first audio of the selection to be played; then slowly back
the tape up to the precise start point of the audio. From
this point, back the tape up about half an inch to give the
recorder enough space to get up to speed. The tape is
now properly cued and the sound levels are set.
NOTE: Cuing distances vary from recorder to
recorder. Experiment with your machine to get the
5. Place the output select on the audio console into
the program mode. The reel-to-reel source is now ready
Setting up your studio microphones before airtime
is a relatively simple task. Sit down at the console in the
same position you will use when producing or working
on air. Place the microphone four to six inches from your
mouth at a 45-degree angle. It is possible to set a
microphone level by placing the output select in the
audition mode and setting the level on the VU meter by
using the proper slider. Once you do this, place the
output select back into the program mode. Repeat this
procedure for the newscasters microphone.
RADIO CONTROL ROOM HINTS
Exactly how you get the source on the air is
simply a matter of choice and experience. Each operator
develops his own method of preparing for and actually
airing a sound source, and each method has its pros and
cons that you should take into account.
The following are some radio control room hints for
you to consider.
Be certain the correct source is aired at the
Monitor the VU meter while the source is playing
and adjust the volume, if necessary, to maintain
the proper VU level.
If you play two or more sources at the same time,
make sure the primary source does not drown out
the secondary source(s). You can do this by
running the primary source at about 80 percent
and the secondary source(s) at about 50 percent
initially, adjusting for a final overall output of
between 80 and 100 percent.
If the sound source goes off the air unexpectedly
and cannot be restored within a reasonable
amount of time (say within five seconds), fill the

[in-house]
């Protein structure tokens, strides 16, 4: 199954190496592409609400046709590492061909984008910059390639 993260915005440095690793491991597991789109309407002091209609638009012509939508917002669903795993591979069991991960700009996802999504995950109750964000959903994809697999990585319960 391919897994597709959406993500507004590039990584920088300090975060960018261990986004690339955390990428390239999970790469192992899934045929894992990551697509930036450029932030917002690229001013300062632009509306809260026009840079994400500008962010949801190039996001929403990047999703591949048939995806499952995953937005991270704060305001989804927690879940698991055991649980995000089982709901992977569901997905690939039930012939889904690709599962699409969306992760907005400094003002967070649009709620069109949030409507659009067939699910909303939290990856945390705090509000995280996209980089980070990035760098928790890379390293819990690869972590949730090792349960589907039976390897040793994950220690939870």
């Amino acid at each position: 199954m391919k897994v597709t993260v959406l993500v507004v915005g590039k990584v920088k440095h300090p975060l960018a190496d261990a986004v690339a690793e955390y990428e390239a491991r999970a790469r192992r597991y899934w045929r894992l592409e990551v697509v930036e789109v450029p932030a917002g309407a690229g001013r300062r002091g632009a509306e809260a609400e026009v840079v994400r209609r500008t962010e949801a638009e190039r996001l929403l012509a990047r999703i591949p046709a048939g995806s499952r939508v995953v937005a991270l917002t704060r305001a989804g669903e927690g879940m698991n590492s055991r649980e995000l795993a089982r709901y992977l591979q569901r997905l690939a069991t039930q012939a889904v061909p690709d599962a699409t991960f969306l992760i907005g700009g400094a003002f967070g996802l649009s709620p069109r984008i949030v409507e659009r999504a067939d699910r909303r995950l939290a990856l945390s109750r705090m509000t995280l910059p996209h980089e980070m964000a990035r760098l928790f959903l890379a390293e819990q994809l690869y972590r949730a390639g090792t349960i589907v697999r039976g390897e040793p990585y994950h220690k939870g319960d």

time according to your stations emergency
Practice! To understand your radio control room
equipment fully, you will need hands-on
experience. The more time you spend practicing
studio operations, the sharper your mechanical
skills will be.
LEARNING OBJECTIVE: Identify the method
used to edit audiotape.
One of the advantages of working with reel-to-reel
audiotape is that you can edit program material easily.
You can remove mistakes and unwanted material from
your program to from a cohesive, polished product. The
editing process also will allow you to adjust the run time
of a program by shortening or lengthening a taped
segment. In addition, you may add taped material to
another taped program through the editing process.
The most common method of editing audiotape is
for the unwanted material to be cut out. Although this
method has been in place since the introduction of
magnetic recording tape many years ago, the cut and
splice technique is still the preferred editing method of
the broadcast industry. The manual reel-to-reel tape edit
is simple, requires no expensive or exotic equipment,
and depending on the skill of the editor, can produce a
clean and extremely accurate edit.
Finding Edit In/Out Point
You can edit tape manually by taking the following
1. Thread the tape onto the recorder, then place the
recorder into the playback mode.
2. To get a better idea of what and how much
editing you will need to do, preview the material. This
will save considerable time when editing. You can plan
your edits by listening to the order of topics or subject
items as they occur on the tape. listen for and note
statements that may be in poor taste, against policy or
unnecessary. Be aware of items that do not maintain
continuity or that are illogical. Consider editing out long
pauses that do not add to the program. Time the material
to see how you can adjust the program length.